Deepak Chopra at my Studio #2

terrysdiary:

Deepak Chopra at my Studio #2

Senses Writing I

I remember weighing myself and seeing my weight. I remember pulling the clear shower curtain back to give Kyle a kiss goodbye. I remember the man on the subway. I remember sitting on the sofa watching the Today show. I remember putting my boots on while I sat on the sofa. I remember taking a phone call with Madelyn while walking Butter. I remember putting Butter in her pen. I remember calling my father while walking to the subway. I remember getting a coffee and knowing that Dunkin Donuts wouldn’t accept my redemption card if I ordered a large coffee instead of a medium.

——————

I see the same pen as mine being used by someone else. I see a pink scarf. I hear the scrapping of pen on paper. I feel sweaty palms. I taste nothing. I smell nothing. I see my socks red line along the toe, which I never noticed before. I feel a cramp in my hand. I hear someone turning the page in their notebook. I hear it again. I see my shadow on the notebook. I feel my ass on the chair. I hear my own breathing. I hear someone clearing their throat. I feel a pain in my hip flexor. I hear a cough. I hear the air conditioning. I feel the carpet. I feel the back of the chair. I feel a tingling in my right foot.

——————

I remember setting my bike against the wall in the den. It was the only thing in the room. I remember taking a photo of it and sending a text to Kyle, “Black beauty has her own room now.” Black Beauty was the name of my bike, my prized possession. It was the most luxurious thing I owned. It had a purple hubcap in the back. That was the only color. The rest was black. I remember how safe I thought it was in the spare room, gently resting on the newly painted white walls. I liked it there. It was balancing almost precariously, but it was safe. Then, we decided that maybe the landing would be best….

——————

I see the glow of the city below. I see the fog rolling off the roof of the house onto the deck. I hear the howling of the wind as it rushes past the bathroom. I taste the toothpaste in mouth. I hear the 37 bus approach the stop sign at Clayton. I hear the bus stop, the brakes release. I hear the bus roll away, growing distant faster than normal. I see the amber light of my room cast shadows on the bumpy wall. I see my desk with its rough unfinished surface. I feel the sweatpants. I feel the heavy wool socks on my feet doing nothing to keep me warm. I feel the threads of my comforter. I feel the coolness of my as I slip into it. I see lights from the city below fighting to break through the fog. I see my bedside table with the gray memory box. I hear the occasional creak from the empty house downstairs. I feel the front logo of my shirt press against my shirt.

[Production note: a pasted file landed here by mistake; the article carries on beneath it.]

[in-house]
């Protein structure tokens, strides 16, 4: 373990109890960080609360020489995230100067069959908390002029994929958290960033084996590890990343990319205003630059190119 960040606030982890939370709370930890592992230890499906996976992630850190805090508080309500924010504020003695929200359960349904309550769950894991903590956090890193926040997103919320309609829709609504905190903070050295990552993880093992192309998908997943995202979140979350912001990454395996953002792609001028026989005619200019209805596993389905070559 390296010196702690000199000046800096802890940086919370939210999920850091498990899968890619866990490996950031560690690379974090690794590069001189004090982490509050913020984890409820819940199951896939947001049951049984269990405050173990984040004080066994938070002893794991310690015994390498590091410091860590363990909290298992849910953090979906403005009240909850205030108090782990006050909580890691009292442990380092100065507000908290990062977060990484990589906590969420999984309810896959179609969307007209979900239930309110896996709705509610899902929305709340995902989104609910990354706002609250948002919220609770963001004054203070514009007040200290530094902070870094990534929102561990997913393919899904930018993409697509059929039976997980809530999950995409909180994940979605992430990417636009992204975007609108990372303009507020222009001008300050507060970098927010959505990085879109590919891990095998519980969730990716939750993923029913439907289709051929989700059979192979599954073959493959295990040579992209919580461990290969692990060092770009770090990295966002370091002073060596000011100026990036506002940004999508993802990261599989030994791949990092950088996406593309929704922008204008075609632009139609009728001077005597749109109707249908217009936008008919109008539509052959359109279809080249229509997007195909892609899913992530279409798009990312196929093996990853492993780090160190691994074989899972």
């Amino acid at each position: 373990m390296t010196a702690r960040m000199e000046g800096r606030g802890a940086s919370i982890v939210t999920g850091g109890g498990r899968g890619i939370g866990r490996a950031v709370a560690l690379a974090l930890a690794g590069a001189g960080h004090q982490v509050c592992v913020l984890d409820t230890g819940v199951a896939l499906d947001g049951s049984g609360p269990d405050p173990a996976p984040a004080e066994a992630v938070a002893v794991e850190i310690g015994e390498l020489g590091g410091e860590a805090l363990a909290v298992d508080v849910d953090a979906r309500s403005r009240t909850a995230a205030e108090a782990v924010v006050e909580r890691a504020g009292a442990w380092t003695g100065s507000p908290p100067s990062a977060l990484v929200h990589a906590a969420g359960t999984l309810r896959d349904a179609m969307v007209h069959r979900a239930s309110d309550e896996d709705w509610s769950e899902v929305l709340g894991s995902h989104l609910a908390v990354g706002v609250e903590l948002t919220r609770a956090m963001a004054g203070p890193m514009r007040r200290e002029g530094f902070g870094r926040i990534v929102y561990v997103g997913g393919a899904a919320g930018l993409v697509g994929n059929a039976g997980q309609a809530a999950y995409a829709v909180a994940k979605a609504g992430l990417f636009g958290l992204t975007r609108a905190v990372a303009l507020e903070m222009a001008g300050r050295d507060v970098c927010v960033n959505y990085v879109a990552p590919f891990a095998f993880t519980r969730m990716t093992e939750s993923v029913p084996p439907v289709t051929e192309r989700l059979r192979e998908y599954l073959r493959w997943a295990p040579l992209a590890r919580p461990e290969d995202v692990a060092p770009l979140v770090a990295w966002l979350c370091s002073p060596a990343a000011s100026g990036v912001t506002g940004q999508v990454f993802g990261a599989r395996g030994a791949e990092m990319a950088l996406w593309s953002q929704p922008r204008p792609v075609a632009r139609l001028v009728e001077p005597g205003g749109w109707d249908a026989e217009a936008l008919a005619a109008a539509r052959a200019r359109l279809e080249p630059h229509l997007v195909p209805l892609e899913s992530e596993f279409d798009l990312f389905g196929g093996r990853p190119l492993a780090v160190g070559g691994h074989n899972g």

——————

It was a typical night. I was alone. The house was empty. The only thing that made this night any different from the rest was the fog rolling down Twin Peaks. I had recently moved into the apartment. I was still getting used to the temperature of San Francisco and tonight it was cold. I was on the verge of my teeth chattering. With toothpaste residue coating my lips, the taste still lingered on my tongue. I couldn’t believe how strong the wind was. I watched from my room, the fog roll off the roof. It tumbled down without a care. The lights from the city below fought to illuminate the growing blanket of fog. It was in this new city that I was set to build a life. In the city below, an office waited to house me during the day. There was a job waiting for me down there. There were nights of debauchery. There were cold, windy, foggy nights waiting for me down in the city below my new apartment. However, tonight my dimmed amber light cast shadows against an uneven wall. The city lights were weak. The day was ending. The job was done for the day. The bars were empty. Instead, wind was my companion. It filled the empty house, rushed below the front door, and whistled through the slated window panes in the bathroom. The 37 bus began its climb up Clayton. Tonight, it seemed further away than normal. The release of air from the bus brakes when it stopped was usually so loud, but tonight the sound was diminished by the encroaching Marin layer. I ducked into my small and oddly shaped closet. I reached into the darkness trying to find the lightbulb. I was still getting used to having to crawl into my closet just to turn the light on. Once I clipped the light on, I grabbed my thickest pair of socks. These were the socks that stood apart from the rest. When folded together, they were twice the size of other socks. I put them on my feet hoping they would keep me warm. I wasn’t used to the San Francisco weather and my heavy-duty socks weren’t working. Lights off, I slid into bed. The scratchy comforter from my mother was a new kind of cold. My body warmed the side of the bed that was unoccupied just seconds before. The howling wind was my white noise. It would chill me to the bone and comfort me as I adjusted to sleep. In the absence of real curtains, I stared out the windows into the glowing darkness. The house felt hollow, the bed felt empty. I didn’t know when any of my roommates would be home. I didn’t know when the fog would take full form, when the wind would stop. I didn’t know when I would finally fall asleep. I was suspended in the new dark. It was just me and the fog. Just me and the wind. An empty house filled with invisible companions. 

Senses Writing I